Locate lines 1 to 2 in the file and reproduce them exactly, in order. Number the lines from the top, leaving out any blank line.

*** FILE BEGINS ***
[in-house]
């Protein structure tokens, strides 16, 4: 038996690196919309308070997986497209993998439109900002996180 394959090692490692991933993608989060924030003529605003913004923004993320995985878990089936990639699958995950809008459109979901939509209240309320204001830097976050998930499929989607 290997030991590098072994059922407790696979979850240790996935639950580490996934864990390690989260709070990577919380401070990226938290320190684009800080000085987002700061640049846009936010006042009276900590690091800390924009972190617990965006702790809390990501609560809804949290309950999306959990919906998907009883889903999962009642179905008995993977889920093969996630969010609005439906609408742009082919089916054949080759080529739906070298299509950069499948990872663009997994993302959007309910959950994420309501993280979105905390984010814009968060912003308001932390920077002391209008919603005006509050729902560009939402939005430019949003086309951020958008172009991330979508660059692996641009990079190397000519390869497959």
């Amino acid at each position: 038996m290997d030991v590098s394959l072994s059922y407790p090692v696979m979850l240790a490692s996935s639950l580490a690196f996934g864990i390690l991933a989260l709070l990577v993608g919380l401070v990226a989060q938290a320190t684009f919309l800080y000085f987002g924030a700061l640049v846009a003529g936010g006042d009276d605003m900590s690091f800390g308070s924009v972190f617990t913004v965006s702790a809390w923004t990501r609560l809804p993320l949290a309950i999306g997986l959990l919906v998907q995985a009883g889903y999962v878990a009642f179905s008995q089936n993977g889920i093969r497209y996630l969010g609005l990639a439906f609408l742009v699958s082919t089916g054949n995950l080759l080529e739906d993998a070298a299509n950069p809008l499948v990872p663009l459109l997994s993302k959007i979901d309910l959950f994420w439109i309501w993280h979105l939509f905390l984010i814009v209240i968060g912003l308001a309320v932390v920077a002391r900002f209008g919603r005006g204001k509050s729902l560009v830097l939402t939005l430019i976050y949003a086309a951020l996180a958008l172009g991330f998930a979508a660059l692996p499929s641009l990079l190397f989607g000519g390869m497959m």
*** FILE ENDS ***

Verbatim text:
[in-house]
């Protein structure tokens, strides 16, 4: 038996690196919309308070997986497209993998439109900002996180 394959090692490692991933993608989060924030003529605003913004923004993320995985878990089936990639699958995950809008459109979901939509209240309320204001830097976050998930499929989607 290997030991590098072994059922407790696979979850240790996935639950580490996934864990390690989260709070990577919380401070990226938290320190684009800080000085987002700061640049846009936010006042009276900590690091800390924009972190617990965006702790809390990501609560809804949290309950999306959990919906998907009883889903999962009642179905008995993977889920093969996630969010609005439906609408742009082919089916054949080759080529739906070298299509950069499948990872663009997994993302959007309910959950994420309501993280979105905390984010814009968060912003308001932390920077002391209008919603005006509050729902560009939402939005430019949003086309951020958008172009991330979508660059692996641009990079190397000519390869497959």